Where everybody knows your logo

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Where everybody knows your logo

One thing we Itaewonians figured we’d never, ever get was our very own Starbucks. Once enough years had passed since Seoul got its first outlet ― in 1999 ― we knew that steaming black justice was being denied. Cynics started to ask whether Pyeongyang would get one before Itaewon.
But Itaewon mugs are smiling now, as a Starbucks has just materialized on our main drag. It’s east of Burger King, just past Kookmin Bank and across the street from Hollywood Grill. It spruces up the first three floors of the erstwhile Ostrich House, a four-story building where handbags used to be hawked.
So Itaewon at last has its Starbucks. The question now is which klatch of society will invade it and take up all the tables.
At the Ewha Womans University Starbucks, it’s the coeds who make sure you can’t find a place to sit. In Yeouido, it’s the stock-market stiffs. In Myeong-dong, it’s the Japanese.
Vying for a table-occupying monopoly in Itaewon will be a diverse mix: Americans from the army base; Russians from the Twilight Zone; Africans from the Little Nigeria telephone card shops; streetwalkers from Hooker Hill porches; gays from their own gradient. And don’t count out the religious types. The Muslims or the Christians, if they got the chance, would surely turn our new Starbucks into a quasi-fellowship center.
But another group entirely looks likely to prevail, at least according to a recent survey: cybermiscegenators.
The poll, conducted by one humor columnist over a period of about 10 minutes on Wednesday night, questioned one attractive Korean woman sitting alone in the front of the new Starbucks and sipping a latte.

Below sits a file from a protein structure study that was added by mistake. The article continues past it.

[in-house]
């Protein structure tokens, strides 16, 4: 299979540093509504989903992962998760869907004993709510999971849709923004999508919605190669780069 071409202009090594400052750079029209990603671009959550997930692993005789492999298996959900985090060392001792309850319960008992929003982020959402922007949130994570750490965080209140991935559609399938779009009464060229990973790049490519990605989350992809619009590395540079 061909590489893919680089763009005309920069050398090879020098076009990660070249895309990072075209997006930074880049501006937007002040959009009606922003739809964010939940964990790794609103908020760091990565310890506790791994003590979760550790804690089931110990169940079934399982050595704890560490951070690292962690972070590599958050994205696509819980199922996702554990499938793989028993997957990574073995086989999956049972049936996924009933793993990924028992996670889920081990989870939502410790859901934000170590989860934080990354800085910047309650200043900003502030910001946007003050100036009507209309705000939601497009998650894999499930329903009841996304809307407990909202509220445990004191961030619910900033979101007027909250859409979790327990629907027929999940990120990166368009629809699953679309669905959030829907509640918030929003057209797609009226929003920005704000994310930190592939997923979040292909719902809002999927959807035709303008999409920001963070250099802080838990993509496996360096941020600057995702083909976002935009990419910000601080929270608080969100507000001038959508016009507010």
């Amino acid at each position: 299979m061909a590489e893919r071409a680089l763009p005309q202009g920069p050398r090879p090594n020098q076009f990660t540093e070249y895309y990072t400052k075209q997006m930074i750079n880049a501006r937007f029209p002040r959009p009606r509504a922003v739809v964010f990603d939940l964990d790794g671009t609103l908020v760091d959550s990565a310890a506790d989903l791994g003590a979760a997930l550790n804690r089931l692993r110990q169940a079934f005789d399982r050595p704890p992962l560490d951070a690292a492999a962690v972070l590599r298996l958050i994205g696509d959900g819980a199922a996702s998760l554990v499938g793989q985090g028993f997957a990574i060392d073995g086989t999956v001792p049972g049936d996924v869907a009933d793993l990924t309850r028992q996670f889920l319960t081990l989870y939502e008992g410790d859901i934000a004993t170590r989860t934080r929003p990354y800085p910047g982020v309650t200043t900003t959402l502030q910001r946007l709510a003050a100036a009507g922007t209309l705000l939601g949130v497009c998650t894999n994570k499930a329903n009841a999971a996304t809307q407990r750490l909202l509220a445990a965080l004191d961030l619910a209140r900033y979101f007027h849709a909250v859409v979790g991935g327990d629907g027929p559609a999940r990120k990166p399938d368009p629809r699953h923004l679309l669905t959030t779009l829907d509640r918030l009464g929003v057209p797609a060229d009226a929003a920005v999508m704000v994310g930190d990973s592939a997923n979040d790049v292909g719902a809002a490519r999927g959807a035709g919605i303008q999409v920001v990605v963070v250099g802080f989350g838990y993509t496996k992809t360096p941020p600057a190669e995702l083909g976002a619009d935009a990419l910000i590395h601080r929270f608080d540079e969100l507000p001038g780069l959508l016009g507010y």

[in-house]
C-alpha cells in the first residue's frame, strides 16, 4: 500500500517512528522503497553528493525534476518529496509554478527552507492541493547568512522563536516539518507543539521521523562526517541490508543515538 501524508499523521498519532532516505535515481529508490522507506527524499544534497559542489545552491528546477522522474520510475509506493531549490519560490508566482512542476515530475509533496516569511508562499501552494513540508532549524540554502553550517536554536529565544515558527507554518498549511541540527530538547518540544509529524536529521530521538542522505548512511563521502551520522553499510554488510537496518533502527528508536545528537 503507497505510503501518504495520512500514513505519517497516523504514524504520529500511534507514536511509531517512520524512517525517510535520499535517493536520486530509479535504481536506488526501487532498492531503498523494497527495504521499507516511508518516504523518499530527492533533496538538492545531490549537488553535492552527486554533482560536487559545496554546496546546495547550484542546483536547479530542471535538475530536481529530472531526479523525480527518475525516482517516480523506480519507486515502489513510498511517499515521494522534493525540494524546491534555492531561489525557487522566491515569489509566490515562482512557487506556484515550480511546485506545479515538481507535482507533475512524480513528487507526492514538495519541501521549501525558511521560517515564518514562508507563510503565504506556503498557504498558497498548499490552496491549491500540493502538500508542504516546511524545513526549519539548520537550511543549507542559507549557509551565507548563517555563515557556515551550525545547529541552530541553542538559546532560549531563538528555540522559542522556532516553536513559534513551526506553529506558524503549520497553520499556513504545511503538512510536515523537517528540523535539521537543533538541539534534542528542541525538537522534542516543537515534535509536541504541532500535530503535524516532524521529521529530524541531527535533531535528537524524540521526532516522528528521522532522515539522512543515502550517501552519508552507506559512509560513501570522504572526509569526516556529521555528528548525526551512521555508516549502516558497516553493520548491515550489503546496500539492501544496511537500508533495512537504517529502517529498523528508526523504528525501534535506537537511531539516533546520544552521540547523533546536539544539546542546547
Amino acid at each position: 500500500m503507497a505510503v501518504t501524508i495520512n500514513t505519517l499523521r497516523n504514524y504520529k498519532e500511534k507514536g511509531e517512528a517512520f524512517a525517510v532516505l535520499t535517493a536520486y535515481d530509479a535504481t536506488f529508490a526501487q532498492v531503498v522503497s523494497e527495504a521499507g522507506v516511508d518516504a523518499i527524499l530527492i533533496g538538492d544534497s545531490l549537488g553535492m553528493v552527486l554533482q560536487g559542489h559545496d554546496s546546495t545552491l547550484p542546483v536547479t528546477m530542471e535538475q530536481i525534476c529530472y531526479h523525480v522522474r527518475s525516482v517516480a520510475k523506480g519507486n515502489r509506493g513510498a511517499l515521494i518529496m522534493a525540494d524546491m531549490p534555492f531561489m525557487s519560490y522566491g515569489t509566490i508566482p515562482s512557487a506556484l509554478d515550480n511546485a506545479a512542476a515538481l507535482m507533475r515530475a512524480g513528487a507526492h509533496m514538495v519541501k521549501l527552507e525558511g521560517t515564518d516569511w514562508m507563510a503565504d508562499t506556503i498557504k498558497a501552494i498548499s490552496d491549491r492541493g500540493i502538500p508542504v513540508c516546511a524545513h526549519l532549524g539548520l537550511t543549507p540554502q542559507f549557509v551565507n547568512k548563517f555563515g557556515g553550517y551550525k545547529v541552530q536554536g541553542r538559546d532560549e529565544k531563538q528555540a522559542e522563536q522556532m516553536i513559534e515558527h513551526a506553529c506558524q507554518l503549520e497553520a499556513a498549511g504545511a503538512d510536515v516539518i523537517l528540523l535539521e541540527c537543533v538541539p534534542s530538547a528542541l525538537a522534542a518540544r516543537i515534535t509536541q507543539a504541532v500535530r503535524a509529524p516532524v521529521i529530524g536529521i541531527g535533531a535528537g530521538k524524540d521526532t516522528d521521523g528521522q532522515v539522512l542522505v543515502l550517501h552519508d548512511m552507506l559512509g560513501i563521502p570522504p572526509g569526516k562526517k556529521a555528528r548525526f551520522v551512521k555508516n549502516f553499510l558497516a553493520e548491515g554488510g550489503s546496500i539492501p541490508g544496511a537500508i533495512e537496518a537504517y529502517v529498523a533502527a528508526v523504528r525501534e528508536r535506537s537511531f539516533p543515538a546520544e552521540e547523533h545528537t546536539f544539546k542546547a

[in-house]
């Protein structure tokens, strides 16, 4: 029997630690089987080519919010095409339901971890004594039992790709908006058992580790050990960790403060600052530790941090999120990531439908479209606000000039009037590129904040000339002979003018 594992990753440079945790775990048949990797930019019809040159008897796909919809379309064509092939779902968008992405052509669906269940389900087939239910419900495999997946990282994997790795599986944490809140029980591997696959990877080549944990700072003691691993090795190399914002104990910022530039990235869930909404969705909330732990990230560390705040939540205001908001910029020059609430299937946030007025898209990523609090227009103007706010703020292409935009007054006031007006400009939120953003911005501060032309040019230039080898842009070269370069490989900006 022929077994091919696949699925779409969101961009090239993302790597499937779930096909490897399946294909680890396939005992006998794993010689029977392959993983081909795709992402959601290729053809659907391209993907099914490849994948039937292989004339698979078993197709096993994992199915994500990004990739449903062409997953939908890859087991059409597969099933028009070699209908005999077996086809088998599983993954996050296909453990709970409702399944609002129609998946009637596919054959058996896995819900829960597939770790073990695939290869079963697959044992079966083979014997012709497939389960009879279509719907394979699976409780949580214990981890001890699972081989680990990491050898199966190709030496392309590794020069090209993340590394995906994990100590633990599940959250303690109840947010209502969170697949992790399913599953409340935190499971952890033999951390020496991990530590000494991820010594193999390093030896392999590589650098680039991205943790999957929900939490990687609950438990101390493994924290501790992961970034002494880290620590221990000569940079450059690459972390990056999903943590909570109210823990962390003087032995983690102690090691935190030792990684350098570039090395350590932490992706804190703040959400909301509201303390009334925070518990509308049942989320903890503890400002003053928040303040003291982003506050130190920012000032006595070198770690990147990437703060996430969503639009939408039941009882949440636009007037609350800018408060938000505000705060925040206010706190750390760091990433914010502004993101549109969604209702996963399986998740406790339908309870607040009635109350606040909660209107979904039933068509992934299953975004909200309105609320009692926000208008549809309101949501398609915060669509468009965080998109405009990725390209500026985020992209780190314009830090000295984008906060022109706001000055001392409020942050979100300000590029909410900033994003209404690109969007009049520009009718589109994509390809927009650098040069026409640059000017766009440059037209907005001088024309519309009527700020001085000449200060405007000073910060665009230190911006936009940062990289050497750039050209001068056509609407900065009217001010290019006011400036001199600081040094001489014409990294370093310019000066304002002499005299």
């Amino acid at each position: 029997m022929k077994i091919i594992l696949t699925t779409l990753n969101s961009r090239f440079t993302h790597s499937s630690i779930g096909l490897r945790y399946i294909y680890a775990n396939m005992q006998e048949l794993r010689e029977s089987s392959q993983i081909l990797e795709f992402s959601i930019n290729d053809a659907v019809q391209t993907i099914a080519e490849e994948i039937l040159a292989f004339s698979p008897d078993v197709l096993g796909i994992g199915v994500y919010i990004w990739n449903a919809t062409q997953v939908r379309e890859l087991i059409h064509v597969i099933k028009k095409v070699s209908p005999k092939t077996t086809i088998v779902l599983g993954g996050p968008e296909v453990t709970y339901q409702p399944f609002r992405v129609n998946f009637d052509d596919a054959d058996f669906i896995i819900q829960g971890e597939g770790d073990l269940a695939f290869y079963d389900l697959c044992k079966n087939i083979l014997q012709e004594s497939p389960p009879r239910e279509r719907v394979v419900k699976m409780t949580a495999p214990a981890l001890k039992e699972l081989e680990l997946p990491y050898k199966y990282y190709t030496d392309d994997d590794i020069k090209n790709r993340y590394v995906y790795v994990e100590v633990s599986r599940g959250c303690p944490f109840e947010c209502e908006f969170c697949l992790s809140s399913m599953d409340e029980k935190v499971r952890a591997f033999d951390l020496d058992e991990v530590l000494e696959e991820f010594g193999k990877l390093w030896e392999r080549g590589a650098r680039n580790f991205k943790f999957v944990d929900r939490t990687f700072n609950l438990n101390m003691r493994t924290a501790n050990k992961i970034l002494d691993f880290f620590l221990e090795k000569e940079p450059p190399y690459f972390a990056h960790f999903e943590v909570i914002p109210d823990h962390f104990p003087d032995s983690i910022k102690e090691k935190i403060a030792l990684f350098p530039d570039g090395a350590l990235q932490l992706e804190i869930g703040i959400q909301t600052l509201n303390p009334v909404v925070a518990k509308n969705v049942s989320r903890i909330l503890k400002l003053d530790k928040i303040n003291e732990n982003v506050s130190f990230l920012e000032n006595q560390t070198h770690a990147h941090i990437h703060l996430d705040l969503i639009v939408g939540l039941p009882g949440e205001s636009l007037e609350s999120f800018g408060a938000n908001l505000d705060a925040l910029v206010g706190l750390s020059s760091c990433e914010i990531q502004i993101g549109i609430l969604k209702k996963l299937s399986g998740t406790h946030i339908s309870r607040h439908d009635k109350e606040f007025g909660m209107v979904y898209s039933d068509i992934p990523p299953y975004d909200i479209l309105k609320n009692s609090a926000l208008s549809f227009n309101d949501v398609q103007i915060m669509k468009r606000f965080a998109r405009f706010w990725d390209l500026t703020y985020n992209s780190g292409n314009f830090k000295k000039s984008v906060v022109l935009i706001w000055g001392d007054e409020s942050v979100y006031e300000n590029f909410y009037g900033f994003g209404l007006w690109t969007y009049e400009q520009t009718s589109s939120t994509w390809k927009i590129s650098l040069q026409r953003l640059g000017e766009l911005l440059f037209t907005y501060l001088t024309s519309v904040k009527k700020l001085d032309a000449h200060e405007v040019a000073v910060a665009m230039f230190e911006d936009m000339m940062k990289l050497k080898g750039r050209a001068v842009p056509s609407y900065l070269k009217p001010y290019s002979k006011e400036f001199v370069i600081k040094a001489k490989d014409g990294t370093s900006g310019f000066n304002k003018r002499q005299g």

The respondent ― identified as Mi-jin, 28, living with her parents in Sadang-dong ― was asked a series of questions, starting with what a nice girl like her was doing alone in a neighborhood like this. She said she was waiting for a Canadian guy named Kevin she’d met on UBLove.com (“the premier Asian and international dating site”). She said that this would be her first offline meeting with the guy, and that, no, she wasn’t scared that he’d turn out to be a serial killer.
This would be “about the sixth” date Mi-jin had scored via UBLove, she said. Asked whether she lured in expats from the site to find romance or wangle free English lessons, she smiled and said, “Both.”
If Kevin ever showed up, she said, her plan was for them to get acquainted over another latte. Then, assuming she liked him, they’d venture off to a bar. Or something.
Mi-jin didn’t choose Starbucks for the rendezvous because she likes the coffee. “Starbucks is the best place to meet because everybody knows it,” she explained. “On my other UBLove dates I met the guys at Hello Bean [another Itaewon coffee shop] or Baskin Robbins. But Starbucks is easier, because it’s a better landmark.”
Things keep getting easier, it seems. Justice is sweet.

by Mike Ferrin
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